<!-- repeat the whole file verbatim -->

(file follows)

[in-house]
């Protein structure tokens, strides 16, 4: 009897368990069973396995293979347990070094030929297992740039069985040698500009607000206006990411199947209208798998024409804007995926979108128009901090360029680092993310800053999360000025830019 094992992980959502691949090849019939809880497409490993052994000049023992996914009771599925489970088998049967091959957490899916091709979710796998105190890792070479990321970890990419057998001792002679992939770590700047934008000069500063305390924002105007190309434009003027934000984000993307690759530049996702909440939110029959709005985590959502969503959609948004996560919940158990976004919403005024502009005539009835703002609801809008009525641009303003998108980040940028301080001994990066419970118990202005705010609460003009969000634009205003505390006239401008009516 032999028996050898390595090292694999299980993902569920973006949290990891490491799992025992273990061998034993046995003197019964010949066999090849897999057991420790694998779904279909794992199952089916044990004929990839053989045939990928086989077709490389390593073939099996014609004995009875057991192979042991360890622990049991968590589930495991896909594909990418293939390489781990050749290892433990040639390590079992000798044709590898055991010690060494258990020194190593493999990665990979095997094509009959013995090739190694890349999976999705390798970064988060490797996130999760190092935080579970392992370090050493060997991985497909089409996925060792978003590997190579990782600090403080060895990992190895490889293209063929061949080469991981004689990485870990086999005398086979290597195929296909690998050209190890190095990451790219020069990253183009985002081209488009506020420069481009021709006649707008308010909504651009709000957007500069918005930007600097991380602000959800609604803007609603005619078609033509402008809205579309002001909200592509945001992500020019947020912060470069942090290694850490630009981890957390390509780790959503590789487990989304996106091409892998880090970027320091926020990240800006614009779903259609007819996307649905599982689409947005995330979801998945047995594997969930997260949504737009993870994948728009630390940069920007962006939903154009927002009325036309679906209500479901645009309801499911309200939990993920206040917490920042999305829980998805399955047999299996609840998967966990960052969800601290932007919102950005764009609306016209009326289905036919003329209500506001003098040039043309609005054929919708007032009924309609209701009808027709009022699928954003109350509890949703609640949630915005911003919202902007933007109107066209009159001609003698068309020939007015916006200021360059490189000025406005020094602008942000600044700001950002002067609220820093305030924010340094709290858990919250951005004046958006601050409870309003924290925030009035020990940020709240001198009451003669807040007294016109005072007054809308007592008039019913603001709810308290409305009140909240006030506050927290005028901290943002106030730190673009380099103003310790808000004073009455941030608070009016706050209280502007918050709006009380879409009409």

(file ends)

[in-house]
């Protein structure tokens, strides 16, 4: 009897368990069973396995293979347990070094030929297992740039069985040698500009607000206006990411199947209208798998024409804007995926979108128009901090360029680092993310800053999360000025830019 094992992980959502691949090849019939809880497409490993052994000049023992996914009771599925489970088998049967091959957490899916091709979710796998105190890792070479990321970890990419057998001792002679992939770590700047934008000069500063305390924002105007190309434009003027934000984000993307690759530049996702909440939110029959709005985590959502969503959609948004996560919940158990976004919403005024502009005539009835703002609801809008009525641009303003998108980040940028301080001994990066419970118990202005705010609460003009969000634009205003505390006239401008009516 032999028996050898390595090292694999299980993902569920973006949290990891490491799992025992273990061998034993046995003197019964010949066999090849897999057991420790694998779904279909794992199952089916044990004929990839053989045939990928086989077709490389390593073939099996014609004995009875057991192979042991360890622990049991968590589930495991896909594909990418293939390489781990050749290892433990040639390590079992000798044709590898055991010690060494258990020194190593493999990665990979095997094509009959013995090739190694890349999976999705390798970064988060490797996130999760190092935080579970392992370090050493060997991985497909089409996925060792978003590997190579990782600090403080060895990992190895490889293209063929061949080469991981004689990485870990086999005398086979290597195929296909690998050209190890190095990451790219020069990253183009985002081209488009506020420069481009021709006649707008308010909504651009709000957007500069918005930007600097991380602000959800609604803007609603005619078609033509402008809205579309002001909200592509945001992500020019947020912060470069942090290694850490630009981890957390390509780790959503590789487990989304996106091409892998880090970027320091926020990240800006614009779903259609007819996307649905599982689409947005995330979801998945047995594997969930997260949504737009993870994948728009630390940069920007962006939903154009927002009325036309679906209500479901645009309801499911309200939990993920206040917490920042999305829980998805399955047999299996609840998967966990960052969800601290932007919102950005764009609306016209009326289905036919003329209500506001003098040039043309609005054929919708007032009924309609209701009808027709009022699928954003109350509890949703609640949630915005911003919202902007933007109107066209009159001609003698068309020939007015916006200021360059490189000025406005020094602008942000600044700001950002002067609220820093305030924010340094709290858990919250951005004046958006601050409870309003924290925030009035020990940020709240001198009451003669807040007294016109005072007054809308007592008039019913603001709810308290409305009140909240006030506050927290005028901290943002106030730190673009380099103003310790808000004073009455941030608070009016706050209280502007918050709006009380879409009409």